Saudi Arabia: An ‘Emerging’ Frontier

"Think you could get me on 'Amercan Idol'?"
“Think you could get me on ‘Amercan Idol’?”

Author: Tanya Rawat

Published in Global Risk Insights

Saudi Arabia opened its markets to international investors on June 15, 2015. It was the culmination of journey which started in July 2014 when the Saudi Cabinet took the decision to open the markets to Foreign Direct Investment (FDI). While this indeed is a watershed moment in GCC scripts, all eyes are on its 2018 inclusion to the MSCI Emerging Markets Index. Apropos not being included in MSCI’s Consultation List this year, the earliest it would be, is June 2016. In previous upgrades, MSCI has one year of consultation period followed by another year from when the announcement is made before the inclusion.

So, what makes it an ideal candidate for inclusion? While the size of its economy (Nominal GDP) equals that of  Turkey, its appeal comes from its fixed peg to the US Dollar that makes it less susceptible to currency fluctuations. With a market capitalization of half a trillion US Dollars and an average daily trading volume (three month average) amounting to USD 1.5 billion, it dwarfs most Emerging Market (EM) countries. The oil boom enabled it to accumulate the world’s third largest FX reserves at USD 700 bn, just behind China and Japan. Its Public Debt is non-existent at 1.8% of GDP compared to the EM 2015 expected average of 37.4%. Within the GCC universe, it is the lowest. Its young demographic is a favourable economic opportunity; a population of 31 million (2015 expected) with a median age of less than 25 years. Nominal GDP per capita stands at a highly competitive $24,847 and Real GDP expected growth rate in 2015 stands at 3% which is in line with 2.9% for the EM universe.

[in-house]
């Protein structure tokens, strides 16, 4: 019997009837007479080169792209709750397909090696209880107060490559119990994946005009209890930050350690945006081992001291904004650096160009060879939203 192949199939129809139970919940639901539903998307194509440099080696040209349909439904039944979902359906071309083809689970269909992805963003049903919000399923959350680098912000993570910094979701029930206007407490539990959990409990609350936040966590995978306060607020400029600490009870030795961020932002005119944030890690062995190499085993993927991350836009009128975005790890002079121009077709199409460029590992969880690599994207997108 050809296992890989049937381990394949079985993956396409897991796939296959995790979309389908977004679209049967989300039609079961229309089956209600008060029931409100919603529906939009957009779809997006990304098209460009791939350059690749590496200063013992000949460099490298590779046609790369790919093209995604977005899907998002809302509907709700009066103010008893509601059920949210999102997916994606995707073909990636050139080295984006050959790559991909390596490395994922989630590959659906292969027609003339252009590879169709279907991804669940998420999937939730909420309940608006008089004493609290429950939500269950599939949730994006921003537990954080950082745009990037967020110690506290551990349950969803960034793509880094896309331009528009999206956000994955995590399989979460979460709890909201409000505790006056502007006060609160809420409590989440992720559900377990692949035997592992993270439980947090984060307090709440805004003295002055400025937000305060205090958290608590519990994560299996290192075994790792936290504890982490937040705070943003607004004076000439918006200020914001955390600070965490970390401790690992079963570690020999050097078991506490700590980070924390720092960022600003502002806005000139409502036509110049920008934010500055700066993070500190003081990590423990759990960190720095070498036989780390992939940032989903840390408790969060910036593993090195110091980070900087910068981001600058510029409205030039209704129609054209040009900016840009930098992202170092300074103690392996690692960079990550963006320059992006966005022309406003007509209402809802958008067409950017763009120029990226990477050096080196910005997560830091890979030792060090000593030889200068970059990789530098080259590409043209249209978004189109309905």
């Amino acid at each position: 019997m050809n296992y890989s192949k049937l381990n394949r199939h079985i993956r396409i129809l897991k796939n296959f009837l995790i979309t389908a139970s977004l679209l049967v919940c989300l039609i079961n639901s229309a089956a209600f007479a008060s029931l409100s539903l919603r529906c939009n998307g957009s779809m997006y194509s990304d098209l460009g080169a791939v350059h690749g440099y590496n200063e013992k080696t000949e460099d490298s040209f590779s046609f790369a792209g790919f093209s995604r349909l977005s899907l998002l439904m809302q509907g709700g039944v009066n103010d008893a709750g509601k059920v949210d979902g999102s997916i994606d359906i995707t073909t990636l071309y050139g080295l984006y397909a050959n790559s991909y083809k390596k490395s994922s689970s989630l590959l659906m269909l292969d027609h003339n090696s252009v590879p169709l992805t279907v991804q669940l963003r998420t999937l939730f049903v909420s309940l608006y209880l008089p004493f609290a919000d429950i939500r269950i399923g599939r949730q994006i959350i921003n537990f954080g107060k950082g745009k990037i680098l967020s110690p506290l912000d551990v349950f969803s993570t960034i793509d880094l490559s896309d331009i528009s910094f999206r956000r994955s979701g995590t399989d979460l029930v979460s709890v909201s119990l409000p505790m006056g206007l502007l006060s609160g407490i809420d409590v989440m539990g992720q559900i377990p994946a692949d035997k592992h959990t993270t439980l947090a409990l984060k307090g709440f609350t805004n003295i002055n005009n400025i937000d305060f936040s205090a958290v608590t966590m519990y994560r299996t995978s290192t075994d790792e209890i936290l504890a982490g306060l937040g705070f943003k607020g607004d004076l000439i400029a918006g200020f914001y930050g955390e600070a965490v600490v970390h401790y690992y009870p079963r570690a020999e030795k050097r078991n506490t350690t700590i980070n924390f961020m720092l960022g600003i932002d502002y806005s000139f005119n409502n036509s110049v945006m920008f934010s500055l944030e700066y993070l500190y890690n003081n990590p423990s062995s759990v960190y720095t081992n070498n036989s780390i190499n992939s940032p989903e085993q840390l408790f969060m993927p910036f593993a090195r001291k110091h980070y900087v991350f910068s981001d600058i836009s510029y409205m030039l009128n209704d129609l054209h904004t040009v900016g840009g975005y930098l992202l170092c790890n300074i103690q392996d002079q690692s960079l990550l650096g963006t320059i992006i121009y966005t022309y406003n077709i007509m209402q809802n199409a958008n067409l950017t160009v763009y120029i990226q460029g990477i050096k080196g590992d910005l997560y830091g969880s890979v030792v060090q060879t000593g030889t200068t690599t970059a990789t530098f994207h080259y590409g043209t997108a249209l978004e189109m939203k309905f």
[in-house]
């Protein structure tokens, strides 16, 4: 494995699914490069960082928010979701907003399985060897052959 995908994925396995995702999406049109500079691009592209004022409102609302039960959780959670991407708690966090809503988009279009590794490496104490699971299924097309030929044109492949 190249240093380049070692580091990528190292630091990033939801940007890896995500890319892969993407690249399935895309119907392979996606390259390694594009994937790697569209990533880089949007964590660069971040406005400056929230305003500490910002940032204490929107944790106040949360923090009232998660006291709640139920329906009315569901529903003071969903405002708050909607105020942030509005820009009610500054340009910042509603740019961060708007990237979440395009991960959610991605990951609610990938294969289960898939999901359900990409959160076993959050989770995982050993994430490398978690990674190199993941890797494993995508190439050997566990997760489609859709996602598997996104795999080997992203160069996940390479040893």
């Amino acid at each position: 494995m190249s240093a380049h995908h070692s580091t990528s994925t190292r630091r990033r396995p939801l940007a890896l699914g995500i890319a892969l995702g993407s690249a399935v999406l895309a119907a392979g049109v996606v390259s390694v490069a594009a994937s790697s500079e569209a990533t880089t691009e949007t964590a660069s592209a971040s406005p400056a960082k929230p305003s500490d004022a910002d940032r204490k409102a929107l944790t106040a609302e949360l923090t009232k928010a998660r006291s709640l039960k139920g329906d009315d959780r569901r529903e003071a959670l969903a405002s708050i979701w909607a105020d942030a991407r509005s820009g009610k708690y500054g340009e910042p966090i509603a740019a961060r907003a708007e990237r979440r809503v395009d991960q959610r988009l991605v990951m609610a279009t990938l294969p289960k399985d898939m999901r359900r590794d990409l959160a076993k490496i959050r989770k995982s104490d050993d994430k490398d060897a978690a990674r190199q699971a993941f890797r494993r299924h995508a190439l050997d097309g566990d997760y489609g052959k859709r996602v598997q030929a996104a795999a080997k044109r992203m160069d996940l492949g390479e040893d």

Yet with all its advantages, some sticky challenges remain. As oil  revenues account for 85%-90% of government revenue at a stable production level of 9.6 million barrels per day, its Achilles heel was exposed as oil prices plunged 59% in the last quarter of 2014. This has repercussions for Saudi Arabia which will face its worst fiscal deficit of circa 15% of GDP (assuming an average oil price of $50 per barrel)(see graph). Also the fairly young work-force of nationals are primarily employed in the public sector and female labour force participation rate remains dismal at 18% versus 65% for men.



Addressing these labour market challenges, driving job growth and diversifying its revenue base remain key to the emergence of Saudi Arabia as global competitor economy which is more than an ideal candidate for Emerging Market status.

© 2012-2015 Tanya Rawat. By posting content to and from this blog, you agree to transfer copyright to blog owner.